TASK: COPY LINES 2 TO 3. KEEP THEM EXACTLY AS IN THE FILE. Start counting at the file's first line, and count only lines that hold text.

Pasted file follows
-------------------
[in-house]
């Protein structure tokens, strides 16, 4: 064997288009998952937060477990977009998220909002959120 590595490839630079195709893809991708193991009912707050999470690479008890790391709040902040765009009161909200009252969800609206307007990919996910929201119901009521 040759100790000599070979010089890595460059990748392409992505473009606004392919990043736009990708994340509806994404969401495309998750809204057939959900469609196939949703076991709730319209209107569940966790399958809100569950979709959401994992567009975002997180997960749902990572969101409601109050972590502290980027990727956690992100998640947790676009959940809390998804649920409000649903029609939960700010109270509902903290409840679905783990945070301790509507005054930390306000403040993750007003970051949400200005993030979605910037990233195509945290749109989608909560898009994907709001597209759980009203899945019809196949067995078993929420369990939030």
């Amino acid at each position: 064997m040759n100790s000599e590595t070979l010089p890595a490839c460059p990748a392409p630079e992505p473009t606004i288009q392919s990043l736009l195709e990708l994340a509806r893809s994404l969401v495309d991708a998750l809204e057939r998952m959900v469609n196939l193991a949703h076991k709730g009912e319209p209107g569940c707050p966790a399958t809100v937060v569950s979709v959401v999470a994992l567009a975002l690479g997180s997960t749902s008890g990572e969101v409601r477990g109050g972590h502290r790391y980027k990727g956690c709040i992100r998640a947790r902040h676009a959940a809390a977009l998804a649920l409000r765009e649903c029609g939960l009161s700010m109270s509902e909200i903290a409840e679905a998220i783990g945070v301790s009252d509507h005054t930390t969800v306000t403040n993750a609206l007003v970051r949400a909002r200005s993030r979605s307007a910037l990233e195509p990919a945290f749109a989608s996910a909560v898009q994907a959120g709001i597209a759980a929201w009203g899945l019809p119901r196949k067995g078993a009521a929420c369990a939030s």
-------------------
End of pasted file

């Protein structure tokens, strides 16, 4: 064997288009998952937060477990977009998220909002959120 590595490839630079195709893809991708193991009912707050999470690479008890790391709040902040765009009161909200009252969800609206307007990919996910929201119901009521 040759100790000599070979010089890595460059990748392409992505473009606004392919990043736009990708994340509806994404969401495309998750809204057939959900469609196939949703076991709730319209209107569940966790399958809100569950979709959401994992567009975002997180997960749902990572969101409601109050972590502290980027990727956690992100998640947790676009959940809390998804649920409000649903029609939960700010109270509902903290409840679905783990945070301790509507005054930390306000403040993750007003970051949400200005993030979605910037990233195509945290749109989608909560898009994907709001597209759980009203899945019809196949067995078993929420369990939030």
């Amino acid at each position: 064997m040759n100790s000599e590595t070979l010089p890595a490839c460059p990748a392409p630079e992505p473009t606004i288009q392919s990043l736009l195709e990708l994340a509806r893809s994404l969401v495309d991708a998750l809204e057939r998952m959900v469609n196939l193991a949703h076991k709730g009912e319209p209107g569940c707050p966790a399958t809100v937060v569950s979709v959401v999470a994992l567009a975002l690479g997180s997960t749902s008890g990572e969101v409601r477990g109050g972590h502290r790391y980027k990727g956690c709040i992100r998640a947790r902040h676009a959940a809390a977009l998804a649920l409000r765009e649903c029609g939960l009161s700010m109270s509902e909200i903290a409840e679905a998220i783990g945070v301790s009252d509507h005054t930390t969800v306000t403040n993750a609206l007003v970051r949400a909002r200005s993030r979605s307007a910037l990233e195509p990919a945290f749109a989608s996910a909560v898009q994907a959120g709001i597209a759980a929201w009203g899945l019809p119901r196949k067995g078993a009521a929420c369990a939030s």